He looked for his family and failed to find them.
“Jo!” he cried. “Iz! Where—”
The crowd parted in front of Dahl, and his family appeared dead ahead, regarding him with frightened eyes and probably wondering if he’d finally gone mad.
“Men with guns!” he shouted. “Here. Now.”
The chaos around him multiplied as the crowd took heed of his warning. Legs and arms pumped and water sprayed in all directions. Dahl scooped up Isabella and Julia and yelled for Johanna to follow. He waded hard through the deeper water and then faster into the opposite shallows, leaping off the small ledge that bounded the pool onto wet concrete. Screams battered the air, a shrill expression of absolute fear. Keeping himself between the men and his children, Dahl chanced a fast glance back.
Mayhem. Figures raced and collided and fell and leapt to every side of the pool, dripping water and seeking safety. Many followed Dahl, seeking the shelter of the extensive grounds, beach and sea that lay ahead.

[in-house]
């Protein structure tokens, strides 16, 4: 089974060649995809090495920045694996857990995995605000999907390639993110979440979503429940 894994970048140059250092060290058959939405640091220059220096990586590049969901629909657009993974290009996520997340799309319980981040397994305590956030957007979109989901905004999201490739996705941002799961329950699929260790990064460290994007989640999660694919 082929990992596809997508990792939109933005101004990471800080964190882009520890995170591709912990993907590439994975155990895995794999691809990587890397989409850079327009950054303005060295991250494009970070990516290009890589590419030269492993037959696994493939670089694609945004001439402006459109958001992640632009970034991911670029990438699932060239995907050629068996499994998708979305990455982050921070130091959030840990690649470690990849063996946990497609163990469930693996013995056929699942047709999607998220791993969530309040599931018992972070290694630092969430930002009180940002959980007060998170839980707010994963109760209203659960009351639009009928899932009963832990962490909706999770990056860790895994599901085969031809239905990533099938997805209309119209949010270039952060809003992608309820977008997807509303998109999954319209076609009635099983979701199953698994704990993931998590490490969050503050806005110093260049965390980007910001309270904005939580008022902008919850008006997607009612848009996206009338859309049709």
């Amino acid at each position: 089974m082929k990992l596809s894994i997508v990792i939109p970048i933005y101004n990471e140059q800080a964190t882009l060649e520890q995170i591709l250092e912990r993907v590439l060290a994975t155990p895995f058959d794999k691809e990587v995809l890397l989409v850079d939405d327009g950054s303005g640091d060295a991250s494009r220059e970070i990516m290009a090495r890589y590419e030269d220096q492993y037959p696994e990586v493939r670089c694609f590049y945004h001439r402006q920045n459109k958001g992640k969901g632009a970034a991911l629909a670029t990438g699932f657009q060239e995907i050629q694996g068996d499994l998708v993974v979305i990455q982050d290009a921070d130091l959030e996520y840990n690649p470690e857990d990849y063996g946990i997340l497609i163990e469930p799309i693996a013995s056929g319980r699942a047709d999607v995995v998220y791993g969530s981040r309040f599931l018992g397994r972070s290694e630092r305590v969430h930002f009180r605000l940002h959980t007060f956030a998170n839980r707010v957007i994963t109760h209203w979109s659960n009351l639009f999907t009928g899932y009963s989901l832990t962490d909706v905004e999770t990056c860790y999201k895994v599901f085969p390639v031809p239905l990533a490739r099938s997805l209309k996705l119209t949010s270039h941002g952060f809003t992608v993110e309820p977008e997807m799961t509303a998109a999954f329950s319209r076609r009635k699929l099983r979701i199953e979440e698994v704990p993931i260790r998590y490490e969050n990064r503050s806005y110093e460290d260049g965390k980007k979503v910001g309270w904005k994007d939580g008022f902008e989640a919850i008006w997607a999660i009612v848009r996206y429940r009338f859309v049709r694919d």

For long, fearful, endless moments, high notes of terror competed with the pounding of dashing feet and barging bodies.
Then it all changed. Deep, heavy gunfire rang out, and the real terror began.
It was one thing to run for your life when you thought someone might be about to commit a reprehensible act; it was quite another to flee the sounds of approaching gunfire. Dahl’s first act was to bring Johanna ahead of him and scoop up his daughters in his arms so they could move faster. What more could he do? Here they were in bikinis and swim-shorts, no communication devices and no money. No identification. Naggings of utter fear picked at his brain – those memories of Grant – but he quashed them, instead pounding along a gently curving walkway amid waist-height hedges, keeping low and moving as quickly he could while carrying the children. As they ran around the pool area, a man barged into his left-hand side and bounced off, falling to his knees. A woman sprinted past to the other side, almost lost her footing but then leapt clear an instant before she would have gone sprawling. Behind, chaos clattered with panicked cries and the chatter of more gunfire.